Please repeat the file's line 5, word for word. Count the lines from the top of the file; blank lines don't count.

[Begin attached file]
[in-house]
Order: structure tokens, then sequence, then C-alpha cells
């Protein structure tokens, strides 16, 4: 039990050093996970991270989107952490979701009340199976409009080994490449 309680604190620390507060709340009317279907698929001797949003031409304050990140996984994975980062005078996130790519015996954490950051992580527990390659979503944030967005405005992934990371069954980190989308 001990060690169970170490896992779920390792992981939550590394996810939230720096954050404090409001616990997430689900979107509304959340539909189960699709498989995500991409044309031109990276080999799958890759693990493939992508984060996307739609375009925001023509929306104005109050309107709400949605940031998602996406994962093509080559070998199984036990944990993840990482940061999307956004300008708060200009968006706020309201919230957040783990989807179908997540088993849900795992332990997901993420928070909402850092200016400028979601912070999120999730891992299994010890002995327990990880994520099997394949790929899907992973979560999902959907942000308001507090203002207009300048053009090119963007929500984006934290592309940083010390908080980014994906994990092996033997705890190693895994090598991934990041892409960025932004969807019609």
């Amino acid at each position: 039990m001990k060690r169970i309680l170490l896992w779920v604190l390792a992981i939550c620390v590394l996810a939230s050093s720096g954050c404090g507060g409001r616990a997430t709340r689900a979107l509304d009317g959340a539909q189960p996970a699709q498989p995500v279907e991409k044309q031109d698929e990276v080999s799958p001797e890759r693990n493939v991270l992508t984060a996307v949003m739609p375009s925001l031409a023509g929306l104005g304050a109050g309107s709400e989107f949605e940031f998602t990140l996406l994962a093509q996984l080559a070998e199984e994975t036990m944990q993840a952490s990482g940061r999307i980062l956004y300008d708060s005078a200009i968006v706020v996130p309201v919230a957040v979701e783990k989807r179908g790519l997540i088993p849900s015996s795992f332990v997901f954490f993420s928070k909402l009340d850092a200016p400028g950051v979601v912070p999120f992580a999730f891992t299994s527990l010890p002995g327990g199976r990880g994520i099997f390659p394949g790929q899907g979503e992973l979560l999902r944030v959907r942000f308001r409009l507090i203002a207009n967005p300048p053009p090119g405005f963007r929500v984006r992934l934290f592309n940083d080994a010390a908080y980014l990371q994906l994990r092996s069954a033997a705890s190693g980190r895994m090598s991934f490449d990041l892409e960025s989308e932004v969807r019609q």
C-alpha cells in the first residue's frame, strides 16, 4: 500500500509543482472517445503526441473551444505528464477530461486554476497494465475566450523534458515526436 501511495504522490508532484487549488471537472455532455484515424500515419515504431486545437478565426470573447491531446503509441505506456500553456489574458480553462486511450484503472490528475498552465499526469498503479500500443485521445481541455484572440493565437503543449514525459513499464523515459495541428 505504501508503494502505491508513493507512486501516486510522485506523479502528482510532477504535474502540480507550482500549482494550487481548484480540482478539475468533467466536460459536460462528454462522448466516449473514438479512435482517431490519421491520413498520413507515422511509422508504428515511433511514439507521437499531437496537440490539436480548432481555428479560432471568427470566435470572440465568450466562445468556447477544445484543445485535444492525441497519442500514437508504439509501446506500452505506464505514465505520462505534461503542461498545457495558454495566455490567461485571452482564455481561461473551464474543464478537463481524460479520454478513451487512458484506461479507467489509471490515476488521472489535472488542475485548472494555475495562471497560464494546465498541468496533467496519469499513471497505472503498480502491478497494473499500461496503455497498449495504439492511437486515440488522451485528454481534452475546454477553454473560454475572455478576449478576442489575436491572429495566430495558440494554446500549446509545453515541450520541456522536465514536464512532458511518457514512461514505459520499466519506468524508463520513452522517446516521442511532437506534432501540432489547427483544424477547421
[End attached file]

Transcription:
C-alpha cells in the first residue's frame, strides 16, 4: 500500500509543482472517445503526441473551444505528464477530461486554476497494465475566450523534458515526436 501511495504522490508532484487549488471537472455532455484515424500515419515504431486545437478565426470573447491531446503509441505506456500553456489574458480553462486511450484503472490528475498552465499526469498503479500500443485521445481541455484572440493565437503543449514525459513499464523515459495541428 505504501508503494502505491508513493507512486501516486510522485506523479502528482510532477504535474502540480507550482500549482494550487481548484480540482478539475468533467466536460459536460462528454462522448466516449473514438479512435482517431490519421491520413498520413507515422511509422508504428515511433511514439507521437499531437496537440490539436480548432481555428479560432471568427470566435470572440465568450466562445468556447477544445484543445485535444492525441497519442500514437508504439509501446506500452505506464505514465505520462505534461503542461498545457495558454495566455490567461485571452482564455481561461473551464474543464478537463481524460479520454478513451487512458484506461479507467489509471490515476488521472489535472488542475485548472494555475495562471497560464494546465498541468496533467496519469499513471497505472503498480502491478497494473499500461496503455497498449495504439492511437486515440488522451485528454481534452475546454477553454473560454475572455478576449478576442489575436491572429495566430495558440494554446500549446509545453515541450520541456522536465514536464512532458511518457514512461514505459520499466519506468524508463520513452522517446516521442511532437506534432501540432489547427483544424477547421